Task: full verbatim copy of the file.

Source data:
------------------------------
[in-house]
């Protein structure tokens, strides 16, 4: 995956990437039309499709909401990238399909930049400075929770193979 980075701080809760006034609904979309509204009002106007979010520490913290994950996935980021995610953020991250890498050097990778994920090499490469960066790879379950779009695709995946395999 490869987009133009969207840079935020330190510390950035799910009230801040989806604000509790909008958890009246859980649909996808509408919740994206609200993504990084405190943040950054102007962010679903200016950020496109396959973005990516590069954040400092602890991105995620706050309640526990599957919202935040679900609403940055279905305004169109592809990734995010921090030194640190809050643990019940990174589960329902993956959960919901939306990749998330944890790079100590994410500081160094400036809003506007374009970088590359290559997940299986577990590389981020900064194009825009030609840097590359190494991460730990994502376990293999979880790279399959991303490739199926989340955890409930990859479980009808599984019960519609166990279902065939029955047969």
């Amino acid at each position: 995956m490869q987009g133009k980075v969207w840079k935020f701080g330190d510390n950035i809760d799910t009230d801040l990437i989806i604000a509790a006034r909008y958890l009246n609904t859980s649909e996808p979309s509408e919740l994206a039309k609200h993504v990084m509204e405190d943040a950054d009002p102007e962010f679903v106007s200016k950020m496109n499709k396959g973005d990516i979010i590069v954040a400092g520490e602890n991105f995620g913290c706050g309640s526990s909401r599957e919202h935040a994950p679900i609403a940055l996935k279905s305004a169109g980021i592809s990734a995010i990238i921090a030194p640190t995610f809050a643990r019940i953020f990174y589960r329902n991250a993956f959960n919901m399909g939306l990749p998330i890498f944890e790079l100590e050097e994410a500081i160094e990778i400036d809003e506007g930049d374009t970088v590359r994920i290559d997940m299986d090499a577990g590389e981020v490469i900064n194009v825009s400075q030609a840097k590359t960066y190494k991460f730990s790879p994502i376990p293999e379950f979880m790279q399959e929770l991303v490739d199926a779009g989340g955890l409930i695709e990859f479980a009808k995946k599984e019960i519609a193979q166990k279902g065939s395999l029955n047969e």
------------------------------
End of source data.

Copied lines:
[in-house]
């Protein structure tokens, strides 16, 4: 995956990437039309499709909401990238399909930049400075929770193979 980075701080809760006034609904979309509204009002106007979010520490913290994950996935980021995610953020991250890498050097990778994920090499490469960066790879379950779009695709995946395999 490869987009133009969207840079935020330190510390950035799910009230801040989806604000509790909008958890009246859980649909996808509408919740994206609200993504990084405190943040950054102007962010679903200016950020496109396959973005990516590069954040400092602890991105995620706050309640526990599957919202935040679900609403940055279905305004169109592809990734995010921090030194640190809050643990019940990174589960329902993956959960919901939306990749998330944890790079100590994410500081160094400036809003506007374009970088590359290559997940299986577990590389981020900064194009825009030609840097590359190494991460730990994502376990293999979880790279399959991303490739199926989340955890409930990859479980009808599984019960519609166990279902065939029955047969």
């Amino acid at each position: 995956m490869q987009g133009k980075v969207w840079k935020f701080g330190d510390n950035i809760d799910t009230d801040l990437i989806i604000a509790a006034r909008y958890l009246n609904t859980s649909e996808p979309s509408e919740l994206a039309k609200h993504v990084m509204e405190d943040a950054d009002p102007e962010f679903v106007s200016k950020m496109n499709k396959g973005d990516i979010i590069v954040a400092g520490e602890n991105f995620g913290c706050g309640s526990s909401r599957e919202h935040a994950p679900i609403a940055l996935k279905s305004a169109g980021i592809s990734a995010i990238i921090a030194p640190t995610f809050a643990r019940i953020f990174y589960r329902n991250a993956f959960n919901m399909g939306l990749p998330i890498f944890e790079l100590e050097e994410a500081i160094e990778i400036d809003e506007g930049d374009t970088v590359r994920i290559d997940m299986d090499a577990g590389e981020v490469i900064n194009v825009s400075q030609a840097k590359t960066y190494k991460f730990s790879p994502i376990p293999e379950f979880m790279q399959e929770l991303v490739d199926a779009g989340g955890l409930i695709e990859f479980a009808k995946k599984e019960i519609a193979q166990k279902g065939s395999l029955n047969e």